Her Pink Camera

[This is technically an old poem but for some reason I didn’t include it in the eBooks. I suppose I didn’t like it at the time.]

Her Pink Camera
(formerly called “Aftermath” in a hard cover book)

Stormy days came just after us;
things washed away
seagulls cry

Gave you a pink camera you’d wanted, and
you said you’d visit the beach to
hear the seagulls cry blue
the ocean roar

Said you’d get batteries for it
after you got a cute pink computer

Stormy day floods on first floors
things washed away, but
weren’t you on the fourth

Don’t know
haven’t heard from you.
Did you get the batteries
and go into the storm surge?

Stormy days
things washed away
and I haven’t seen your pink
but I gave you the pink camera

In Hurricane days
things were washed away
seagulls cried blue
and videos were shown

Maybe it was you in the pink,
who took those anonymous pictures —
I haven’t heard

I miss your pink, had
missed you in the swirls

but, yeah, it’s your style
you could have posted video P1748:
seagulls following your pink camera

Stormy days, dead
things washed away
seagulls cry blue

Bulldozers and sand walls
protection against the waves.
Did you get batteries and a pink dress?

Didn’t you say you’d visit the beach
to hear seagulls cry

Next time you see the seagulls
tell them I love them, ok?

4 thoughts on “Her Pink Camera

    1. Thanks. It was inspired by hurricane Sandy. We were supposed to evacuate, but I stayed behind because there were many looters waiting for people to leave and they were staying behind. I was on an upper floor so the water didn’t reach me. The next day I walked on the beach to look at the debris and take pictures. This version is very sparse of details. I did many versions of this: some explicit and some implicit. The dilemma I had was that I wanted the reader to understand a few things. She went out into the storm to take pictures and was killed. He doesn’t want to believe that she’s dead but the signs are there. He wanted her to use the present he gave her so he feels guilty that she drowned. Giving love to the seagull shows he knows he’s dealing with her ghost. In some of the drafts I specified these aspects explicitly. This vague one seems like a risk. It feels right in an emotional reaction to a hidden truth but I keep wondering if I’m the only one who knows what’s going on. It’s hard for me to read this fresh like a stranger who is not the author. I try to un-know what I know to see if it works.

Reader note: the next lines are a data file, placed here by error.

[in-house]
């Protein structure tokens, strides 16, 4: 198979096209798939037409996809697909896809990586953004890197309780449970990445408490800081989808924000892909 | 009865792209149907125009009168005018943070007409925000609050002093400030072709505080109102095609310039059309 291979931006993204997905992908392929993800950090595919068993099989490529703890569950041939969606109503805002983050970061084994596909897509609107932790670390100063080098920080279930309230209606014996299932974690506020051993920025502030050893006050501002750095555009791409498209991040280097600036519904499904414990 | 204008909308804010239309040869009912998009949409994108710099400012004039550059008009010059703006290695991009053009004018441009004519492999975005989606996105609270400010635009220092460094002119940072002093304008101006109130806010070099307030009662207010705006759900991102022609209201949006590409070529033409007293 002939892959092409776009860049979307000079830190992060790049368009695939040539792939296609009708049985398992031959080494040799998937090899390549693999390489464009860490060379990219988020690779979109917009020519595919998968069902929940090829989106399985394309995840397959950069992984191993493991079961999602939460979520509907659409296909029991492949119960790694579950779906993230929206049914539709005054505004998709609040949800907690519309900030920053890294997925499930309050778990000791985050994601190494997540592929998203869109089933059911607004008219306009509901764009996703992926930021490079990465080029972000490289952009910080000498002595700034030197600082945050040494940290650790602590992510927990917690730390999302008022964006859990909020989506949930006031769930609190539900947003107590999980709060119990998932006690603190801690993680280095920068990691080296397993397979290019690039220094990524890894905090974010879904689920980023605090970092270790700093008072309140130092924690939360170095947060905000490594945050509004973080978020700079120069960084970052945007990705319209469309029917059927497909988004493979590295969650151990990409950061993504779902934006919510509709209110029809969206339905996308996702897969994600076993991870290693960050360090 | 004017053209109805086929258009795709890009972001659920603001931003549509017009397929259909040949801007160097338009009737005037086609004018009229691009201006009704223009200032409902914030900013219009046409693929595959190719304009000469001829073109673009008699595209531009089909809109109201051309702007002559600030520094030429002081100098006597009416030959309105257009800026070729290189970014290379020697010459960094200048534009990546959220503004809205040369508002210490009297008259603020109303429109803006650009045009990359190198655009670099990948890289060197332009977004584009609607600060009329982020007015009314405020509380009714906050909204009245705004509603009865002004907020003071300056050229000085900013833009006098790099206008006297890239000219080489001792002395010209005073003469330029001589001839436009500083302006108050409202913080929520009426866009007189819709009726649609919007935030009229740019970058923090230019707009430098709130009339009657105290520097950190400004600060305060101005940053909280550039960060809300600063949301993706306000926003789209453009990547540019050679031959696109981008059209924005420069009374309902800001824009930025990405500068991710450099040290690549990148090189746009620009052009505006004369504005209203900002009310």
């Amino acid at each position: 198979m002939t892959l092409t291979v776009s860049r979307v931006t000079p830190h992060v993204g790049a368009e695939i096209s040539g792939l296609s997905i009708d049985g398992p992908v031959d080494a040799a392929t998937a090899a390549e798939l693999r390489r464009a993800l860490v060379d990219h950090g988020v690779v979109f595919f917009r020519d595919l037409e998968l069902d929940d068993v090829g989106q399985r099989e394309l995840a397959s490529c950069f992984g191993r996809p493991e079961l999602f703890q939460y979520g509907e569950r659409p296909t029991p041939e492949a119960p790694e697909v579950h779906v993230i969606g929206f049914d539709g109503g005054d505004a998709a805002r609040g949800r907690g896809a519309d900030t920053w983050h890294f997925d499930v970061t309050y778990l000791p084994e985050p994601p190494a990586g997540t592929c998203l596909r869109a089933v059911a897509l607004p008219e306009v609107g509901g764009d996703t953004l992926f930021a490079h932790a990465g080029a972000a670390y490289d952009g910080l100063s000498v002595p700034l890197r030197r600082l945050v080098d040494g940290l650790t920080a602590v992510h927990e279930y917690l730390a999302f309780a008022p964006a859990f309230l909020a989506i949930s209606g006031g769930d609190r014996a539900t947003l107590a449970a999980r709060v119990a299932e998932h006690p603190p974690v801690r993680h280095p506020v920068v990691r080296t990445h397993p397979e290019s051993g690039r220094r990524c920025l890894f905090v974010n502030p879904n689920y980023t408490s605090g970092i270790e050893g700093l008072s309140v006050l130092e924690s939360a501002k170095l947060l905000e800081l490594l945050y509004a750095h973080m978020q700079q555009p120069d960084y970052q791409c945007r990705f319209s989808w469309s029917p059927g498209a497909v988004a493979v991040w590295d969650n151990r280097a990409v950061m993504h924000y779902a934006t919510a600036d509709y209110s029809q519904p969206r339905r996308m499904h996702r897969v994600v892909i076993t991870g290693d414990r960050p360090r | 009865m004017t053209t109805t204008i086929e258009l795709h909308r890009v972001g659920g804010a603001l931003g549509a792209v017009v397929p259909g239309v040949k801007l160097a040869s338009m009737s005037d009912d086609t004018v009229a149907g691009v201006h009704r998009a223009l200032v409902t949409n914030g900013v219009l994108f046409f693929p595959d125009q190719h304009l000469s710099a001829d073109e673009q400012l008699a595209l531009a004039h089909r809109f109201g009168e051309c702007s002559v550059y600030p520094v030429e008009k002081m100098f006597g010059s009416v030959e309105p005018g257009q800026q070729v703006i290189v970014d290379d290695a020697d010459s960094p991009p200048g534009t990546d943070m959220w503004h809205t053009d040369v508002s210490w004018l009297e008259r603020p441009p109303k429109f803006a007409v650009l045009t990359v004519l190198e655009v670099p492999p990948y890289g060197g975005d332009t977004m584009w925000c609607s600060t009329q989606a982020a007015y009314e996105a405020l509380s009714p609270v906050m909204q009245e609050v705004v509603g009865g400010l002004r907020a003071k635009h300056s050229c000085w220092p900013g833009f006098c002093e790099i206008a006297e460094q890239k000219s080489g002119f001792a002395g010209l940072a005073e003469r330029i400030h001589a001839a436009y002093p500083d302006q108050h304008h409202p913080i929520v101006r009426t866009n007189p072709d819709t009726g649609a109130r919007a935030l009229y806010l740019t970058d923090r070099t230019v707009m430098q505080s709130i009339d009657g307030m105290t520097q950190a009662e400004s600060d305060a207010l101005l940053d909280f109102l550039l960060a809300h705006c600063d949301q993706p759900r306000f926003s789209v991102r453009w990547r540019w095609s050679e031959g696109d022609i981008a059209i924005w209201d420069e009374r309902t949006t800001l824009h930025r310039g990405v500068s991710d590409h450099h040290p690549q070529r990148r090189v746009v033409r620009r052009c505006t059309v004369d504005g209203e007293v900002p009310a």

Liked by 1 person

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